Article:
NASA's Cost-Benefit Analysis Under Fire

Albert Einstein's (search) nearly century-old theory of relativity is a generally accepted fact. But in two weeks a team from Stanford University and NASA (search) will conduct a physics experiment in space to see if Einstein's theory, which explains gravity as a distortion in time and space created by massive objects such as planets and stars, was right.

"It's great to be beyond the point of building, to the point of actually launching," said Francis Everitt, a Stanford University professor and the lead investigator of Gravity Probe B (search).

Getting to this point hasn't been easy or cheap. Since its proposal more than 40 years ago, the satellite has been plagued by technical glitches and false starts at a price tag that already tops $700 million.

"Never have we spent so much to get so little information," said Edward Hudgins, author of "Space: The Free Market Frontier."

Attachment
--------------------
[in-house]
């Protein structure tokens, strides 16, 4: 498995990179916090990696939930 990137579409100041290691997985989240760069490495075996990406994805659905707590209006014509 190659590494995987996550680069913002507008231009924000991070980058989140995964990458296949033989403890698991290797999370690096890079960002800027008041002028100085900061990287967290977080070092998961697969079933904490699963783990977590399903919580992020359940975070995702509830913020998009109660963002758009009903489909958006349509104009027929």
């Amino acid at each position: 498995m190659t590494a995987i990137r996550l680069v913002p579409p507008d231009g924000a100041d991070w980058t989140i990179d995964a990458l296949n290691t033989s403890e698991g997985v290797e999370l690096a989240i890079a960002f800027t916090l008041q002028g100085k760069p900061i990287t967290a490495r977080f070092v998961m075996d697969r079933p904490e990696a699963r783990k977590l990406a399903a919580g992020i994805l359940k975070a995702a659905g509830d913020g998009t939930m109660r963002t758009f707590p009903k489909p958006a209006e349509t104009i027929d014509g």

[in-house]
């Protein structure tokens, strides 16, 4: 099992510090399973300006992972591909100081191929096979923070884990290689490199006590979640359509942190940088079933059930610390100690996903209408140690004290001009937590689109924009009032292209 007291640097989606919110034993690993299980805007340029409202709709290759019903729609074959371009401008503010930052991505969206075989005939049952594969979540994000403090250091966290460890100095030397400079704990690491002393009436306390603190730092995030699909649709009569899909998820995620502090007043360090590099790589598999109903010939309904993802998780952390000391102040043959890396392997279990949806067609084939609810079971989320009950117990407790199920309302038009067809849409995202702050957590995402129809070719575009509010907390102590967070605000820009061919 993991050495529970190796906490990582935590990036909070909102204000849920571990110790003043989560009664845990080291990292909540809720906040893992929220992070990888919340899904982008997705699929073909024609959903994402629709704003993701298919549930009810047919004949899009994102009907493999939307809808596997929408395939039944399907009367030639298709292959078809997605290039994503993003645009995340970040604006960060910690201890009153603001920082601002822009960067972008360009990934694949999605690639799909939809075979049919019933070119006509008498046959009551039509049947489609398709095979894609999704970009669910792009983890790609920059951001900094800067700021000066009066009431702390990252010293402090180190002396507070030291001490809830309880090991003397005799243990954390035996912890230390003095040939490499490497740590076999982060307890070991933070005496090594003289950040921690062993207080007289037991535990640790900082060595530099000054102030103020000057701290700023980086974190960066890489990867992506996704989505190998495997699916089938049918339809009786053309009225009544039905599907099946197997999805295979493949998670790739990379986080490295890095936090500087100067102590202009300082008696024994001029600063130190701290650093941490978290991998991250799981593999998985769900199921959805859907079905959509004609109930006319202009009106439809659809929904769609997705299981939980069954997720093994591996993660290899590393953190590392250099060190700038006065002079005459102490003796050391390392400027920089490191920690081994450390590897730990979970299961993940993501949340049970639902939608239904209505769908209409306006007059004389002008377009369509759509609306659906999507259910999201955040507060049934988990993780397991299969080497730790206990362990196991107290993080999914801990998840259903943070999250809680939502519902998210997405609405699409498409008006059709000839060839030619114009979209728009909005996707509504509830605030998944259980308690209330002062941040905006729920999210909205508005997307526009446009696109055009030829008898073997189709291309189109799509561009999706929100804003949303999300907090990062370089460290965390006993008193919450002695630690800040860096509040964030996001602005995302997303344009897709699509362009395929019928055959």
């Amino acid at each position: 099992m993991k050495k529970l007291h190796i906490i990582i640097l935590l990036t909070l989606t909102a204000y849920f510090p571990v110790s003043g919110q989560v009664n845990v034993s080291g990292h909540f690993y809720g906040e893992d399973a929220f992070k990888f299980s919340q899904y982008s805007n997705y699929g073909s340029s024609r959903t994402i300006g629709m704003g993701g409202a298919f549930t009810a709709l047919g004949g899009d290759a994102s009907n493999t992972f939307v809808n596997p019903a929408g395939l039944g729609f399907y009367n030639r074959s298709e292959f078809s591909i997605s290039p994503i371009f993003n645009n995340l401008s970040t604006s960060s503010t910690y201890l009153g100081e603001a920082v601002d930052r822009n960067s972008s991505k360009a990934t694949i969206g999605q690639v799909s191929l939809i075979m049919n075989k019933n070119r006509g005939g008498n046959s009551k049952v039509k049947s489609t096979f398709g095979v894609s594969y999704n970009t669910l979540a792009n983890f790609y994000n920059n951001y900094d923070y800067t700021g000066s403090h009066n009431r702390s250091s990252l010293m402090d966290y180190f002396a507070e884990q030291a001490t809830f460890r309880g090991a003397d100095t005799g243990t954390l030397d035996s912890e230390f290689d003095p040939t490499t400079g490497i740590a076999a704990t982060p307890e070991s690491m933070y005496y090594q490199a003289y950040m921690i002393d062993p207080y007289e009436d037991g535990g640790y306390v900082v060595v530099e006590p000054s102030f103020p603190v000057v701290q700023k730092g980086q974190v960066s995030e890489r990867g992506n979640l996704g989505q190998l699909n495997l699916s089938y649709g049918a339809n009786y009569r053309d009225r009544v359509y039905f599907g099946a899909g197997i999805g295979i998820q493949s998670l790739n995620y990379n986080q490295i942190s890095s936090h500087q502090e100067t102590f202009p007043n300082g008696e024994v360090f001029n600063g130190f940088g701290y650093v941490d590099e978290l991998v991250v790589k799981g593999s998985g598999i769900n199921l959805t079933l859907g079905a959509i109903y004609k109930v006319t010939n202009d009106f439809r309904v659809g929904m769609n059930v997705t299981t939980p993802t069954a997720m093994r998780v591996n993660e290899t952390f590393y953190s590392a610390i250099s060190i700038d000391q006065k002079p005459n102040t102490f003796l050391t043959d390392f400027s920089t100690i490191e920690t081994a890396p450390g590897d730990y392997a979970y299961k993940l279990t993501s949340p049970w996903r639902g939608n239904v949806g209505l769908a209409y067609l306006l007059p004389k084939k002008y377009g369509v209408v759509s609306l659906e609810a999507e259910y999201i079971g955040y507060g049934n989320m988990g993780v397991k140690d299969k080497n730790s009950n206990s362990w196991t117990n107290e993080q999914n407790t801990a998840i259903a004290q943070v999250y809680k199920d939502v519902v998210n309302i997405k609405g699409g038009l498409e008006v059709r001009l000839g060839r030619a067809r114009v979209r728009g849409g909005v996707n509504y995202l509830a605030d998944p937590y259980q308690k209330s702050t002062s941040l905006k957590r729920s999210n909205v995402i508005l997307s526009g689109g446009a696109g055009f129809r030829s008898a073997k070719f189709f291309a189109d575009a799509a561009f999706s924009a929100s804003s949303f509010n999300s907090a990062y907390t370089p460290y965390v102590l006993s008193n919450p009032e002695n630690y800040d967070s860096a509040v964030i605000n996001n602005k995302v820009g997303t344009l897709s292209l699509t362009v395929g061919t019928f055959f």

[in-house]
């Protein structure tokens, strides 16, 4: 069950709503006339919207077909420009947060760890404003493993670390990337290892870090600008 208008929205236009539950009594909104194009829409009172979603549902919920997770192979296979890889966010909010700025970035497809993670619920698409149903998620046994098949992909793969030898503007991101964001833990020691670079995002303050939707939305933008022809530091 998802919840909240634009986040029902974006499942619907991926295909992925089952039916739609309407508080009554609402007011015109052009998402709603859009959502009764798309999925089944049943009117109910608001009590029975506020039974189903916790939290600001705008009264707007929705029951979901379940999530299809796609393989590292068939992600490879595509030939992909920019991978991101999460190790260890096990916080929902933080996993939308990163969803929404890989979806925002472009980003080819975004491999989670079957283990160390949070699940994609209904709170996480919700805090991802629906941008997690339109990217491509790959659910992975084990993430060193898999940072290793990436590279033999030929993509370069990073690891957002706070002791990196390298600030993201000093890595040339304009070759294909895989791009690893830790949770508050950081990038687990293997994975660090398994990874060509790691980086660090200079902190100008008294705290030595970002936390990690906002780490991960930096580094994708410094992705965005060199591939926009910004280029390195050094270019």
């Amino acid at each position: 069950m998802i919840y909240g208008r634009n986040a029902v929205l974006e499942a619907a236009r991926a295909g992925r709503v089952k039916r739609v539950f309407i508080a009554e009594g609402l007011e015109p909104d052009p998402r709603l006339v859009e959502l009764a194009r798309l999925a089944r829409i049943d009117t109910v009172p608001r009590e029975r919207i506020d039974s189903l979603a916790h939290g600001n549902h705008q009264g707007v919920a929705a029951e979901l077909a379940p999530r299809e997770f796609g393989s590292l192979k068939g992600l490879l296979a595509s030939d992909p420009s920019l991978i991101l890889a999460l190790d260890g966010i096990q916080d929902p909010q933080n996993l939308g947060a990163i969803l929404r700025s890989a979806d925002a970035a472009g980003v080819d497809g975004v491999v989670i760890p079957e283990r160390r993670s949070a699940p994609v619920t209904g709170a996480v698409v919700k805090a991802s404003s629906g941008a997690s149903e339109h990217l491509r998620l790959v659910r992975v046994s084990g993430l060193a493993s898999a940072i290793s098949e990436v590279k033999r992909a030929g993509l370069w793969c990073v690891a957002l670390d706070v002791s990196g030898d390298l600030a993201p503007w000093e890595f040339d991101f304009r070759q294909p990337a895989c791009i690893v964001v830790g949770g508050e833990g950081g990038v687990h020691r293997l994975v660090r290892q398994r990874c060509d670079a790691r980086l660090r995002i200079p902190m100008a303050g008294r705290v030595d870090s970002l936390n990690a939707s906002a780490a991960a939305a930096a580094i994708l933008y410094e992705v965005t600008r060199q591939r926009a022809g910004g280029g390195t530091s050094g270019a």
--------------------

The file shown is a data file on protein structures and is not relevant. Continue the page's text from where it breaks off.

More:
Critics don't dispute the impressive technology that has gone into Gravity Probe B. Four ping-pong ball gyroscopes will spend 16 months in orbit, spinning in a sealed vacuum. If Einstein's theory holds, the balls will shift in small, but measurable ways.

But some are wondering why relativity, which has been repeatedly proven on Earth, needs to be confirmed in space — on the public's dime.

Click here for a report by Fox News' Claudia Cowan.